Democratic socialism is seen as evolutionary and the best among all the forms of socialism. It combines the principles of liberal-democratic government with those of social ownership and control of the economy. Due to its eclectic nature, democratic socialism ideals emanate from various sources such as various cultures, religions socialism, Fabian socialism, and revisionism. Regarding the population of Chile, it is found that whites or combination of Europeans and indigenous groups dwell there.  The percentage of non-indigenous is 89, that of Mapuche is 9.1, Aymara is 0.7 and other indigenous groups is 1. The very need of freedom and equity to be among all the people and ethnic groups all over the nation propelled the concept and practice of democratic socialism. Political democracy is considered the first goal in the pursuit of democratic socialism. Political democracy involves the establishment of basic civil rights such as freedom to participate in government and society without discrimination, free elections, and free political parties. It also encompassed freedom to work and to use public amenities without racial or other forms of discrimination.

Since the country has diversity in ethnic groups, races and origin, there was a need for political freedom. There as some point in the 20th century when Chile was known for emigration. The emigrants fear for their life and future in Chile. Discrimination was present almost everywhere in the country’s systems. The people needed a system that could enable everyone to feel free to act and behave like any other person within the country. The minority groups were always left out in almost every program or activity carried out by the government. During the Pinochet’s regime, any person who was suspected as an opponent suffered physical and psychological torture. There was no political freedom. Participation in the government and the society was limited to only some selected loyalists (Collier, S., & Sater, 2004).

The need for government systems for old-age pensions, unemployment compensation, national health plan and education fueled the pursuit of democratic socialist government. Social democracy is another goal of democratic socialism beyond the establishment of democratic government and civil liberties. This aspect of democratic socialism seeks to address the social welfare of the every Chilean. Education is key to the current political system of Chile since it enlightened the Chileans. Being one of the most influential and intellectual thinkers in the era of Chile, Bello had given a very significant contribution to the promotion of education in the 19th century.  In his opinion, a country without education has neither a civil, economic nor cultural future. A democracy that Chileans are currently enjoying is a product of education. Education enlightened the citizens who by then were illiterate. Through education, the Chilean liberals were created. The government has and is still investing in education as it is an important pillar without which relevance and understanding are lost.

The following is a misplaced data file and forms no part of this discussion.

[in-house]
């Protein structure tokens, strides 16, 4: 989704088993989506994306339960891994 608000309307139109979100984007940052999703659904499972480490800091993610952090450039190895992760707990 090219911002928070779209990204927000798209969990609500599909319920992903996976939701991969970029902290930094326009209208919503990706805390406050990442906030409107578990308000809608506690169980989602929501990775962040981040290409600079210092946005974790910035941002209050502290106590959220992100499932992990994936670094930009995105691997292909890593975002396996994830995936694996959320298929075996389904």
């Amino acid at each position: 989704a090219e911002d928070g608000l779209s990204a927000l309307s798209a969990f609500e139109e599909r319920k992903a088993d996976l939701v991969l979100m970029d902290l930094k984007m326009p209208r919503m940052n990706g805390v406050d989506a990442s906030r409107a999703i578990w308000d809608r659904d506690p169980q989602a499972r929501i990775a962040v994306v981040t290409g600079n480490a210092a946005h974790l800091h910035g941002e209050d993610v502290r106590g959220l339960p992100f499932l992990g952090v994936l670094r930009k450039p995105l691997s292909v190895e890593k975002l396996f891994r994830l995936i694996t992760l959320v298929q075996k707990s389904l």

Social democracy has far more inclusive social welfare plans that the conservatives or communists. Democratic socialism ensures to provide public-paid health coverage for everyone else in the society. National public health insurance system in Chile have ensured that every Chilean have access to a medical facility without discrimination. Over 70% of the Chilean population is covered by the national public insurance scheme while 18% of the population is under private insurance schemes. This has made it possible for a Chilean from any ethnic background, poor or rich to have access to health services. In the previous political systems, the rich individuals were at a position of accessing medical services more easily than the poor. Education is sponsored by the Chilean government which has made pre-primary, primary and secondary education compulsory. However, private organisations have also played an important role in the growth of the education sector in the country. Chile ranks highest in literacy level in South America. Education enabled the Chileans to realize the need to advance from communism and dictatorship to democratic socialism. Education is also responsible for the increasing percentage of the middle class in the country. The middle class are the majority in Chile and are the supporters of democratic socialism. This political system is fair for all social class, unlike the communist and dictatorship where loyalists and the wealthy had added advantage. Busky, D. F. (2000) argues that under the social democratic government, other programs apart from health care such as aid to address unemployment and education, are also far more generous than the communism and dictatorship.

The country’s economy should be socially owned and democratically controlled instead of the management power being at the hands of some few individuals with individual interest. Over the years, Chileans have desired to see an end to inequality, exploitation and alienation of the working class. The history of Chile has been characterised by increased increasing gap between the poor and the rich, and the use of national resources by some few individuals to meet their selfish demands. There was no economic freedom during the regimes of oligarchy and communism. There has been an increasing need for equal opportunities among all the Chileans despite their socioeconomic status. The market was not free for all individuals to operate. When the market is owned collectively, market freedom is achieved, and any citizen or foreigner can conduct his/her business effectively (Gomez & Rodriguez, 2006).